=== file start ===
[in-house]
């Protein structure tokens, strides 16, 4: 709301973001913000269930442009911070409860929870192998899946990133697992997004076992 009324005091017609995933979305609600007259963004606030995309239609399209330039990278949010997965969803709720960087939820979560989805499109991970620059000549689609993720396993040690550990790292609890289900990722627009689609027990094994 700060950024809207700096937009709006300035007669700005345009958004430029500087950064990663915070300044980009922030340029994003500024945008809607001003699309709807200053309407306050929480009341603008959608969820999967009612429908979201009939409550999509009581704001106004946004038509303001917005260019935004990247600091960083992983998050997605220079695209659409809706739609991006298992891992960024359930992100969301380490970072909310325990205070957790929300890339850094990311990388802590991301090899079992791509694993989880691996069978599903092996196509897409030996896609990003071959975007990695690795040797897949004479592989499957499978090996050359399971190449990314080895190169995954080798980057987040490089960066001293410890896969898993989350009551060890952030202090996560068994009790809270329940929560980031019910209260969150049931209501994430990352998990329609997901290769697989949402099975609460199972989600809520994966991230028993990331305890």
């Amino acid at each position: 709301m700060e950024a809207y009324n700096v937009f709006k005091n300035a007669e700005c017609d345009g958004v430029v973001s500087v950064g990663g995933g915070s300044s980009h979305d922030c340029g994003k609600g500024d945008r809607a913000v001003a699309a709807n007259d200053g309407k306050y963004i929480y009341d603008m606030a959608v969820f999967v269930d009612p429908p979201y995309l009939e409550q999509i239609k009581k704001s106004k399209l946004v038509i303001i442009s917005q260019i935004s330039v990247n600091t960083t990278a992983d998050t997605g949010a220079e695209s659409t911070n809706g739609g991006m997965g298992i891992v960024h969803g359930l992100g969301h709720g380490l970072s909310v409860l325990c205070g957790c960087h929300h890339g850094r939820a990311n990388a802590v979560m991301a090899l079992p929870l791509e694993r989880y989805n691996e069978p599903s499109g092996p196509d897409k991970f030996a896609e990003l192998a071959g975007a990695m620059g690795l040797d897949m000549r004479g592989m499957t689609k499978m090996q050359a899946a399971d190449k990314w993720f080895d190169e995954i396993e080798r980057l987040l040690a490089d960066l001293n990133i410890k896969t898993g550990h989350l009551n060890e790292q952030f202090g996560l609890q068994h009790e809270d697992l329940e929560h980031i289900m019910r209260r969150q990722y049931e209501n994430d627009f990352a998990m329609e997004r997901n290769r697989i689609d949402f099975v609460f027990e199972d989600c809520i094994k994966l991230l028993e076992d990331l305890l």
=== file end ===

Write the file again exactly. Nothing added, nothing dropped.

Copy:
[in-house]
């Protein structure tokens, strides 16, 4: 709301973001913000269930442009911070409860929870192998899946990133697992997004076992 009324005091017609995933979305609600007259963004606030995309239609399209330039990278949010997965969803709720960087939820979560989805499109991970620059000549689609993720396993040690550990790292609890289900990722627009689609027990094994 700060950024809207700096937009709006300035007669700005345009958004430029500087950064990663915070300044980009922030340029994003500024945008809607001003699309709807200053309407306050929480009341603008959608969820999967009612429908979201009939409550999509009581704001106004946004038509303001917005260019935004990247600091960083992983998050997605220079695209659409809706739609991006298992891992960024359930992100969301380490970072909310325990205070957790929300890339850094990311990388802590991301090899079992791509694993989880691996069978599903092996196509897409030996896609990003071959975007990695690795040797897949004479592989499957499978090996050359399971190449990314080895190169995954080798980057987040490089960066001293410890896969898993989350009551060890952030202090996560068994009790809270329940929560980031019910209260969150049931209501994430990352998990329609997901290769697989949402099975609460199972989600809520994966991230028993990331305890």
């Amino acid at each position: 709301m700060e950024a809207y009324n700096v937009f709006k005091n300035a007669e700005c017609d345009g958004v430029v973001s500087v950064g990663g995933g915070s300044s980009h979305d922030c340029g994003k609600g500024d945008r809607a913000v001003a699309a709807n007259d200053g309407k306050y963004i929480y009341d603008m606030a959608v969820f999967v269930d009612p429908p979201y995309l009939e409550q999509i239609k009581k704001s106004k399209l946004v038509i303001i442009s917005q260019i935004s330039v990247n600091t960083t990278a992983d998050t997605g949010a220079e695209s659409t911070n809706g739609g991006m997965g298992i891992v960024h969803g359930l992100g969301h709720g380490l970072s909310v409860l325990c205070g957790c960087h929300h890339g850094r939820a990311n990388a802590v979560m991301a090899l079992p929870l791509e694993r989880y989805n691996e069978p599903s499109g092996p196509d897409k991970f030996a896609e990003l192998a071959g975007a990695m620059g690795l040797d897949m000549r004479g592989m499957t689609k499978m090996q050359a899946a399971d190449k990314w993720f080895d190169e995954i396993e080798r980057l987040l040690a490089d960066l001293n990133i410890k896969t898993g550990h989350l009551n060890e790292q952030f202090g996560l609890q068994h009790e809270d697992l329940e929560h980031i289900m019910r209260r969150q990722y049931e209501n994430d627009f990352a998990m329609e997004r997901n290769r697989i689609d949402f099975v609460f027990e199972d989600c809520i094994k994966l991230l028993e076992d990331l305890l």